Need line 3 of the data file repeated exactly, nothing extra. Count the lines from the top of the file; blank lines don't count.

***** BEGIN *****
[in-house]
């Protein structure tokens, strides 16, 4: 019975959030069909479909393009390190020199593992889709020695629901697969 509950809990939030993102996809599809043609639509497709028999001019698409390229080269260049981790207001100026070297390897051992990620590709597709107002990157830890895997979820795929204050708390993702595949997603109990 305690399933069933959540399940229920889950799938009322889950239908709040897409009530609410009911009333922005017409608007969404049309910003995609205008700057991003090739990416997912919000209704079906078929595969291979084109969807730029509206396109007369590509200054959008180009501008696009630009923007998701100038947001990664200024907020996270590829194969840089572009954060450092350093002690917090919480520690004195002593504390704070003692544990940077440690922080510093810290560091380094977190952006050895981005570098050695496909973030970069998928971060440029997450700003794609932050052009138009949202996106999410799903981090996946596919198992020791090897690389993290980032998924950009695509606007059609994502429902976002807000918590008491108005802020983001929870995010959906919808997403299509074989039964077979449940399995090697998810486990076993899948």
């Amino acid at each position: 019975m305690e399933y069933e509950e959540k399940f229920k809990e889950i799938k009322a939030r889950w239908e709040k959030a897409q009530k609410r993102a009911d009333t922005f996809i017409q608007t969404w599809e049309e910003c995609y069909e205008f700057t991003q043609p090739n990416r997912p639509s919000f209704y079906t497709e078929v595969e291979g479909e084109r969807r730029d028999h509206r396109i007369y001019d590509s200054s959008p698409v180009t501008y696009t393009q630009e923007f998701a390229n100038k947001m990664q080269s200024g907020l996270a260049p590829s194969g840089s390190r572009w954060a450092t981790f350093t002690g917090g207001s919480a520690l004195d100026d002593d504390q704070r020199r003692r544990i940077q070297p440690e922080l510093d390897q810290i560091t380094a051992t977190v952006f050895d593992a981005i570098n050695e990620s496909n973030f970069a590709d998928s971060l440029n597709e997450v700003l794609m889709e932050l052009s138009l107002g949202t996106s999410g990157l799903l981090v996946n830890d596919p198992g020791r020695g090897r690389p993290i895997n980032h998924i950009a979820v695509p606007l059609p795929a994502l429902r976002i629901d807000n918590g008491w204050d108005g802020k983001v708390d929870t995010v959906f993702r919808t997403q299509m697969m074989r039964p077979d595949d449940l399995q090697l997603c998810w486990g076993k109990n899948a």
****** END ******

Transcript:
């Amino acid at each position: 019975m305690e399933y069933e509950e959540k399940f229920k809990e889950i799938k009322a939030r889950w239908e709040k959030a897409q009530k609410r993102a009911d009333t922005f996809i017409q608007t969404w599809e049309e910003c995609y069909e205008f700057t991003q043609p090739n990416r997912p639509s919000f209704y079906t497709e078929v595969e291979g479909e084109r969807r730029d028999h509206r396109i007369y001019d590509s200054s959008p698409v180009t501008y696009t393009q630009e923007f998701a390229n100038k947001m990664q080269s200024g907020l996270a260049p590829s194969g840089s390190r572009w954060a450092t981790f350093t002690g917090g207001s919480a520690l004195d100026d002593d504390q704070r020199r003692r544990i940077q070297p440690e922080l510093d390897q810290i560091t380094a051992t977190v952006f050895d593992a981005i570098n050695e990620s496909n973030f970069a590709d998928s971060l440029n597709e997450v700003l794609m889709e932050l052009s138009l107002g949202t996106s999410g990157l799903l981090v996946n830890d596919p198992g020791r020695g090897r690389p993290i895997n980032h998924i950009a979820v695509p606007l059609p795929a994502l429902r976002i629901d807000n918590g008491w204050d108005g802020k983001v708390d929870t995010v959906f993702r919808t997403q299509m697969m074989r039964p077979d595949d449940l399995q090697l997603c998810w486990g076993k109990n899948a």